Sunday, January 28, 2007
I have begun to worry if I am a completely hard-hearted person for finding Nicolas Philibert's celebrated and universally loved documentary Être et avoir to be dull and, at times, annoying. The account of a village elementary school run by a single schoolmaster nearing retirement, a Mr Georges Lopez, the film was a huge hit on its release five years ago and was praised for the precision of its observations and the beauty of its filming. Having eventually seen it I can agree that Philibert has a good documentary eye and that his exteriors, at least, are impressive but my big problem with it starts from the very first interior, all garishly lit, to look like a fiction film effectively. Perhaps Philibert had one eye on the box office at the time.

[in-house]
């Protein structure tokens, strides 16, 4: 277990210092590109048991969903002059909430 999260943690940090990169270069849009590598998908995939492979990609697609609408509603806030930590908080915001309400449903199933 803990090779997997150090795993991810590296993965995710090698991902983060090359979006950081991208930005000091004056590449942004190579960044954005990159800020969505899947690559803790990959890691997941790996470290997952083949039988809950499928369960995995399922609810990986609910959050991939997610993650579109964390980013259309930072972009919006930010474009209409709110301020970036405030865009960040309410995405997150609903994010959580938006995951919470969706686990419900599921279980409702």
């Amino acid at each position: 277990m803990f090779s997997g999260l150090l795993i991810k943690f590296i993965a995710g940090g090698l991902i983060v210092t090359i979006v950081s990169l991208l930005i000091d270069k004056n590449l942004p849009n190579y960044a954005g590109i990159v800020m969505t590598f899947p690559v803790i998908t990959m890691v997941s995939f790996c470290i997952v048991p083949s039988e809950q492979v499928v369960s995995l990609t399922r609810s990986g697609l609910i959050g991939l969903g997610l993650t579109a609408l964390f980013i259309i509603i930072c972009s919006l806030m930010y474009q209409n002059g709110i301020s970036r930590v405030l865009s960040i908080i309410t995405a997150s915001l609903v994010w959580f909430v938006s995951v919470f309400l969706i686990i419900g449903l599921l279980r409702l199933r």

In addition to this the film seems to be a romanticised view of school and childhood that has always been very popular in French cinema, fuelling such films as the two versions of Les Choristes, Louis Malle's Au Revoir les enfants, the better films of Claude Miller, such as La Meilleure facon de marcher and La Classe de neige, and which has also influenced the maddening popularity of that woman-child pipsqueak Amélie Poulain. Philibert, in the DVD notes, claims that he wanted to avoid nostalgia in the film, but if he thought he managed that, well maybe he needs a bit more distance from it. Overall the biggest problem I had with it was the fact that it was just a bit too dull. And I generally lap documentaries of this sort up. And M. Lopez then took the filmmakers to court after the film's success claiming a share in the profits because his teaching methods were supposedly part of the conception. The court dismissed his case, rightly judging that he was having a laugh.